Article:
New book - After Carl Barks: Painting Fine-Art Cartoons in O

creator of Duckburg and Scrooge McDuck

Postby admin » Fri Jan 14, 2011 2:08 pm

Received through Disney Comics Mailing List:
Date: Sun, 9 Jan 2011 10:20:04 -0800
From: johngarvin
To: dcml
Subject: shameless plug

It's been awhile since I checked in with the fine folks at the DCML, but I
thought I'd stop by and plug my book.
I normally try to avoid such crass commercialism, but I thought someone here
might be interested in the material, and
since it's not going to get much (i.e. any) advertising, I felt that this
sort of stumping was the only way folks would hear about it.

It's called After Carl Barks: Painting Fine-Art Cartoons in Oils. I spent
about four years writing it, and 33 years researching it.

The book basically is a record of everything I know about Barks's paintings,
from craft to criticism, and it's about how Barks
heavily influenced my own work. There's a free preview on the website, so
check it out.

I don't reproduce any of Barks's paintings in the book - for copyright
reasons - so I assume
readers have access to the Barks painting books (of course, everyone has
access to images of the paintings from various websites online).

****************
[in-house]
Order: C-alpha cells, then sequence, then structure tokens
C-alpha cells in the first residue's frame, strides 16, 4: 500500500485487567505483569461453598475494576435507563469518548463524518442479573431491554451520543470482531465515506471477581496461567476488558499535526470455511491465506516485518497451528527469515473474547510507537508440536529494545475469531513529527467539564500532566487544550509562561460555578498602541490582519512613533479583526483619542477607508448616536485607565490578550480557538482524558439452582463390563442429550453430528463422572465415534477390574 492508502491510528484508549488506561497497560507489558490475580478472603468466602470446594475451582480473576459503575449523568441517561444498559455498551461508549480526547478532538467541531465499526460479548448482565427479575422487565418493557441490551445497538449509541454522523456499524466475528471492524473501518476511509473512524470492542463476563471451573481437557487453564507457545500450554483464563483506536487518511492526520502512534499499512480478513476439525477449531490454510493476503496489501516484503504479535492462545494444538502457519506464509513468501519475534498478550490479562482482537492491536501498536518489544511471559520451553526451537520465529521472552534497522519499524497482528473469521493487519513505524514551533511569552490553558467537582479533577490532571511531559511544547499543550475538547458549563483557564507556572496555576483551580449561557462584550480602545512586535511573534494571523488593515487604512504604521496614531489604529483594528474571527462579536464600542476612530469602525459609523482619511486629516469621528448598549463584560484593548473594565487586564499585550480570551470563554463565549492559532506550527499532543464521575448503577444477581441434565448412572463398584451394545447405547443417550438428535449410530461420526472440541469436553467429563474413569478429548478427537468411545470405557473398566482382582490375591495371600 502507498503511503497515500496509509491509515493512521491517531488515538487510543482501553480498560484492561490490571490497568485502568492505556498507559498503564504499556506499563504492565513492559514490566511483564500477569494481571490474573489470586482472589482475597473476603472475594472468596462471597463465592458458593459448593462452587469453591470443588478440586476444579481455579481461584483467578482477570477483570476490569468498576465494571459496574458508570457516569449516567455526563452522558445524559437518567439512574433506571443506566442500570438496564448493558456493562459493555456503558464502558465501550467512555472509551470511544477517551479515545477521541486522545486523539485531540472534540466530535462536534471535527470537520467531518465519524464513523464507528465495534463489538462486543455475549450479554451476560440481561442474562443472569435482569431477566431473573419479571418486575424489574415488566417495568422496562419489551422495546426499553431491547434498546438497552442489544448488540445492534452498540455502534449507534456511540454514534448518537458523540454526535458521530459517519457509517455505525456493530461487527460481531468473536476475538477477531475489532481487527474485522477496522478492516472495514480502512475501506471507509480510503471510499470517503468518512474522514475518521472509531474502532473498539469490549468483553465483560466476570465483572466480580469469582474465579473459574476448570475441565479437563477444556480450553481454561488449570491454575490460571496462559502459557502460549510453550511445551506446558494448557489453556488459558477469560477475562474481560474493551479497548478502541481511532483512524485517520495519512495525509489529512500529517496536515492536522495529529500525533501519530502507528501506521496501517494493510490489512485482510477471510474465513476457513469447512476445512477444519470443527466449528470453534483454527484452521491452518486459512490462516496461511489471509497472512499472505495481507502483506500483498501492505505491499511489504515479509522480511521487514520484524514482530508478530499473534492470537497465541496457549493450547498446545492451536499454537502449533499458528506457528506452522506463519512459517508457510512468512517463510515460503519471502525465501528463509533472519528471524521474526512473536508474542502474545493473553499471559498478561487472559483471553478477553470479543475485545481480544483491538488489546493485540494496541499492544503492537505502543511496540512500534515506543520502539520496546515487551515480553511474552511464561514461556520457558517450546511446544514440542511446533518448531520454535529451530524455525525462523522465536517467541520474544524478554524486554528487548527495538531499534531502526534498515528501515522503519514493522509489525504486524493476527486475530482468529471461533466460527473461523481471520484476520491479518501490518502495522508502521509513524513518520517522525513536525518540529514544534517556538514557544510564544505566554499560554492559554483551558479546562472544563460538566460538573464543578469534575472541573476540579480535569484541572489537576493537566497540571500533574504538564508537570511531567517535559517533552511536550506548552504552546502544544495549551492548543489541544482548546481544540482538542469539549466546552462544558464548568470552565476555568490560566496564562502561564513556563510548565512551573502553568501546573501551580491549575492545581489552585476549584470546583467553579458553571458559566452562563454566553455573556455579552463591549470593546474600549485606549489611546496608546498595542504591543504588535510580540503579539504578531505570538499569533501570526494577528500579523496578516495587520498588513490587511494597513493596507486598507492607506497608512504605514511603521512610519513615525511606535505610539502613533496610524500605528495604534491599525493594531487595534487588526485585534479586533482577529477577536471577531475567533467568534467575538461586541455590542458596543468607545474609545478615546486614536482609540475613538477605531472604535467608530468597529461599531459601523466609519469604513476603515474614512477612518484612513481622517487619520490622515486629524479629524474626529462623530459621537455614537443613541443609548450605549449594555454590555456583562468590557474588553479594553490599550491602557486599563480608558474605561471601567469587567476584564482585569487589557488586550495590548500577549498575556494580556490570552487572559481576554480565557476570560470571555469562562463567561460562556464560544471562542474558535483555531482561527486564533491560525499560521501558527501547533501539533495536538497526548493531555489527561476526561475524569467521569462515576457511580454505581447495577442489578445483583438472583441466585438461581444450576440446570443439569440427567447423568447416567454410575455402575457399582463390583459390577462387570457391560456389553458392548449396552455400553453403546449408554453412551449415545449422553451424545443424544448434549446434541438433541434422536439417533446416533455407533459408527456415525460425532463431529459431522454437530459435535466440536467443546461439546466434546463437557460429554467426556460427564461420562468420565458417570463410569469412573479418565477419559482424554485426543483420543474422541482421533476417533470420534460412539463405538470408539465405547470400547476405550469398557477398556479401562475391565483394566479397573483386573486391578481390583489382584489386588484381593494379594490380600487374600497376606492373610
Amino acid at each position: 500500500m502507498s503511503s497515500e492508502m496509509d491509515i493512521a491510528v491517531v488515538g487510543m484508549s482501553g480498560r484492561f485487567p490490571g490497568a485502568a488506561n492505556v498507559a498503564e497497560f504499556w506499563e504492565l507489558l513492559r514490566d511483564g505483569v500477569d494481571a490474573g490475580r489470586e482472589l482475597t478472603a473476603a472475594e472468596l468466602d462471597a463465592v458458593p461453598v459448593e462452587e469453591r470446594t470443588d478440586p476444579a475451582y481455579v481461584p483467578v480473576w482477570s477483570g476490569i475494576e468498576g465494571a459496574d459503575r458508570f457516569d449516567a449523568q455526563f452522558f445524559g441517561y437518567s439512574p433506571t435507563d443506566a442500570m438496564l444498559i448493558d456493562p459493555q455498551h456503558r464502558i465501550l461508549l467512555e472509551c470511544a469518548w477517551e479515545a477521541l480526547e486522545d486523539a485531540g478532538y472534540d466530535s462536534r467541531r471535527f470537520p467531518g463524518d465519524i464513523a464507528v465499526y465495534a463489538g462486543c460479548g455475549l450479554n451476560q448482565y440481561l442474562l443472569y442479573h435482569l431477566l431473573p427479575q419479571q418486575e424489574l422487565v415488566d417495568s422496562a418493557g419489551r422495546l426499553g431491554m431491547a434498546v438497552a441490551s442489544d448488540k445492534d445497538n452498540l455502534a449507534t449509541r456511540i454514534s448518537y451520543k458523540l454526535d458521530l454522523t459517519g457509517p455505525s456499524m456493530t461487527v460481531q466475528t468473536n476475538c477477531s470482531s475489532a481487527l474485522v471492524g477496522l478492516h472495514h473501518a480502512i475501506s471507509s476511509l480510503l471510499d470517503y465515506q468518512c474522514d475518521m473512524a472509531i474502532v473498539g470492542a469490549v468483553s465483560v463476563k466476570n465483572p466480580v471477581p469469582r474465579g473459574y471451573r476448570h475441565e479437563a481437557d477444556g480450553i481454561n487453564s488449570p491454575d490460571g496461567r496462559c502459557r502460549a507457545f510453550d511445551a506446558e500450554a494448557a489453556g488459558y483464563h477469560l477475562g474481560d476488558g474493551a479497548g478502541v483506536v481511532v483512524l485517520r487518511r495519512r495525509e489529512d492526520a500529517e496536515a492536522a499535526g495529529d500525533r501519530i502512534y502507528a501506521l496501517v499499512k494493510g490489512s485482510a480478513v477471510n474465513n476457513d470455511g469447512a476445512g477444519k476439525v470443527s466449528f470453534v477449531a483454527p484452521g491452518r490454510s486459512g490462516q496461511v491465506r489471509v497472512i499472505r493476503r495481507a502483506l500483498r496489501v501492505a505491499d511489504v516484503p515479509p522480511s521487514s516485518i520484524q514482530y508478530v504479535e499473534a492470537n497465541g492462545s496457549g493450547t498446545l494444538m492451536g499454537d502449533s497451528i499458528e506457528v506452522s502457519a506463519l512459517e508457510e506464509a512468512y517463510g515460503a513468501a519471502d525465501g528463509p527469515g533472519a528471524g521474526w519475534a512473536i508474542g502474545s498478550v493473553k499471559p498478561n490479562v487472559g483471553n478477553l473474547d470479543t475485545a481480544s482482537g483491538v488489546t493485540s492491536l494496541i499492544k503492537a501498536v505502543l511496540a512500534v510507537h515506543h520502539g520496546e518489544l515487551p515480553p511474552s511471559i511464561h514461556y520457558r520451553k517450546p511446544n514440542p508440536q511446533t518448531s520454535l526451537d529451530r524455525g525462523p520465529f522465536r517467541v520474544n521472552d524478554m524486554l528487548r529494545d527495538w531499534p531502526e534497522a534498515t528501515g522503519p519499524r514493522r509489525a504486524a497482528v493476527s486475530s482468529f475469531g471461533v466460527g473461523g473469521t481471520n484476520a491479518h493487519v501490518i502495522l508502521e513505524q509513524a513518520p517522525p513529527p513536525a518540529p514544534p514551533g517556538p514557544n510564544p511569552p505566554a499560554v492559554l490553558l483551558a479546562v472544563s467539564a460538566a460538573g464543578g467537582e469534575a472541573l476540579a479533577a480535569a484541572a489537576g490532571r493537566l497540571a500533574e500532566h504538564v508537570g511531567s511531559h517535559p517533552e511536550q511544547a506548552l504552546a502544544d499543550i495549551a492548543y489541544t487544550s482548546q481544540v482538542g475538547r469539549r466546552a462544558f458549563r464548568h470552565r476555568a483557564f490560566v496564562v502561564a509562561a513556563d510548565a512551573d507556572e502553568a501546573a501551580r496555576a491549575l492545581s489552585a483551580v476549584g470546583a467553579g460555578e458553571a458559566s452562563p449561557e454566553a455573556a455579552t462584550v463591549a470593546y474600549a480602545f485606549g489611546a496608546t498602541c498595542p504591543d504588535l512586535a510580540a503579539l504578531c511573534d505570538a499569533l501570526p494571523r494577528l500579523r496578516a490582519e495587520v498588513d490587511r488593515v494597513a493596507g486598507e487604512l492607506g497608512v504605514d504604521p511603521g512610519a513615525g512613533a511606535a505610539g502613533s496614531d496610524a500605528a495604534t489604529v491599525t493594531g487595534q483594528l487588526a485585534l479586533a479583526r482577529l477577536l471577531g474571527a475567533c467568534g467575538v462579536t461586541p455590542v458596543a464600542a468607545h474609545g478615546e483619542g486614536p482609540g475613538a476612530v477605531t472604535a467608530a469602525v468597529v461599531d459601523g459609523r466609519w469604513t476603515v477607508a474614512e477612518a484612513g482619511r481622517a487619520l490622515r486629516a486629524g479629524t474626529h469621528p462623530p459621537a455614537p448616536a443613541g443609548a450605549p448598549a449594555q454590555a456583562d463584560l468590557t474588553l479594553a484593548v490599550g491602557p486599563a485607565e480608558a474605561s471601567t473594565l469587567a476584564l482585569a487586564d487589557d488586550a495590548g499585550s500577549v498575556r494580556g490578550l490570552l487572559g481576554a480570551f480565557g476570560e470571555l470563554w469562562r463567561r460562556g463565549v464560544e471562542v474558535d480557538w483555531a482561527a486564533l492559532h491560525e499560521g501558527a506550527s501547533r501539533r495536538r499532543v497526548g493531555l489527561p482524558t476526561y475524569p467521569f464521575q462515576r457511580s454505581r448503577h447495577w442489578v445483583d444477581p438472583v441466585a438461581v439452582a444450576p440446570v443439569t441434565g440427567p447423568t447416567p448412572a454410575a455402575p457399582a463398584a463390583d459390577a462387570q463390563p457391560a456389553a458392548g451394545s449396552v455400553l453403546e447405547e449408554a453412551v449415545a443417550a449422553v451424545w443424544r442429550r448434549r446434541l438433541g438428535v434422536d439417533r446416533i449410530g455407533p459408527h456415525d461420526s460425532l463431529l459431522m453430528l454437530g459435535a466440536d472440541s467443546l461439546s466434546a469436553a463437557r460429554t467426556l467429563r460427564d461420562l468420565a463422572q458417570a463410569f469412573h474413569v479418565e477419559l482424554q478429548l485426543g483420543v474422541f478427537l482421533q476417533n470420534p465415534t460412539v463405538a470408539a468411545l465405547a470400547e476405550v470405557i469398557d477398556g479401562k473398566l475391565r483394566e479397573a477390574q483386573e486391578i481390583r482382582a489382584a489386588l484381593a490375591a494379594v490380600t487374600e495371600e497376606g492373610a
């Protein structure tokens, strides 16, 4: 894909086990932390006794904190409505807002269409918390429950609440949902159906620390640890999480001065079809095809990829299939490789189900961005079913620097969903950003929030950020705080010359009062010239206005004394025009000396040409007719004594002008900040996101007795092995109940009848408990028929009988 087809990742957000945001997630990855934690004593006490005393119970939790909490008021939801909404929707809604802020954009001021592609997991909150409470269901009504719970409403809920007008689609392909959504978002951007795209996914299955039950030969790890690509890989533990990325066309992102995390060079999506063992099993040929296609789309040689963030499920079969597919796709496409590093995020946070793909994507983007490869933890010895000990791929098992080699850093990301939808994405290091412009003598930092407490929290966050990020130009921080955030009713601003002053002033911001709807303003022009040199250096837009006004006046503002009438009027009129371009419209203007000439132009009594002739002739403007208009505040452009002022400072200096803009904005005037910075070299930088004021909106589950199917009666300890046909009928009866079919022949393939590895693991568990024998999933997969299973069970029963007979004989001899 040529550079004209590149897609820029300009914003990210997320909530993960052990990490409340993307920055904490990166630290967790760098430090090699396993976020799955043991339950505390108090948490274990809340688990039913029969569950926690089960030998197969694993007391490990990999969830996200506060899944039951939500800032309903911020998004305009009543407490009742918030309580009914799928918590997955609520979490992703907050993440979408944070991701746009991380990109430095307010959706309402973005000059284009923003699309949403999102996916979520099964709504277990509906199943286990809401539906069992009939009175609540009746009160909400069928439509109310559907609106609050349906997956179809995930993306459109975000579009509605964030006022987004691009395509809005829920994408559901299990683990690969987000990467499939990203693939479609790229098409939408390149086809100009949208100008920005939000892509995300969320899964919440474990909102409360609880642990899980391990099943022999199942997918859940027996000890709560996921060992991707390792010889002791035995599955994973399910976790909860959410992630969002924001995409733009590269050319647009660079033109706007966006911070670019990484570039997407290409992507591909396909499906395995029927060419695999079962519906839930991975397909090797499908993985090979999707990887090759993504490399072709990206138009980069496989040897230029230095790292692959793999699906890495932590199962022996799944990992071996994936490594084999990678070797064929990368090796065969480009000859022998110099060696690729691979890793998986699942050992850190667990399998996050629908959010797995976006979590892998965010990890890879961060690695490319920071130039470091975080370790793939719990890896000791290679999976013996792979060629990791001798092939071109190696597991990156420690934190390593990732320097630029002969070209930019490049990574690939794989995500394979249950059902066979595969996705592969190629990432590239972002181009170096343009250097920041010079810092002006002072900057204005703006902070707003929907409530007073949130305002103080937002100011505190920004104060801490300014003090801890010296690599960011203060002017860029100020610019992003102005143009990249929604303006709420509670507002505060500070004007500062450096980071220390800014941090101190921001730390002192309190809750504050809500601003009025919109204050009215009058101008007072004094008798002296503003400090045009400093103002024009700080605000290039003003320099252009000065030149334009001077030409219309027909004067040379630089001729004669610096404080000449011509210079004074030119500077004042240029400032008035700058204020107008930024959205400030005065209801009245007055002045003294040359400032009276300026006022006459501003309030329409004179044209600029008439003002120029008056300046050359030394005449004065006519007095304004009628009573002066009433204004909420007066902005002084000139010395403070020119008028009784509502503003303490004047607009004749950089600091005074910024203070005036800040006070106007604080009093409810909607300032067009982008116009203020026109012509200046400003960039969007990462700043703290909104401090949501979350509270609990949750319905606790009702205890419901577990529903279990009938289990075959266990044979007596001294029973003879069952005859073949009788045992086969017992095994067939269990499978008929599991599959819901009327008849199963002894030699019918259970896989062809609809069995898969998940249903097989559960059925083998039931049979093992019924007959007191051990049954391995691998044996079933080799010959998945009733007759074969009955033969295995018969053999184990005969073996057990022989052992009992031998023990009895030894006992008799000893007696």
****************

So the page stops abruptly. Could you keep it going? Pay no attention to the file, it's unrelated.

Obviously the book is intended for anyone who knows Barks's painting work

or who is interested in fine-art cartoons as a genre. The book does
reproduce much of my own work as I show examples of what
I learned from Barks and how I've done what Barks himself asked me to do:
build on his techniques and paint things that no one has
ever seen before.

So much work has been published about Barks's comic-book career, and so
little about his painting career, I thought a book like this
was needed... but as you can imagine, it's more a labor of love than
anything, since I've been painting as a hobby for more than three

Thanks, and I hope everyone has a great year!

John Garvin
Site Admin
Posts: 19
Joined: Wed Aug 15, 2007 12:49 am

Postby Daniel73 » Tue May 03, 2011 9:05 pm


Thanks to John Garvin, for sending me a copy of the book!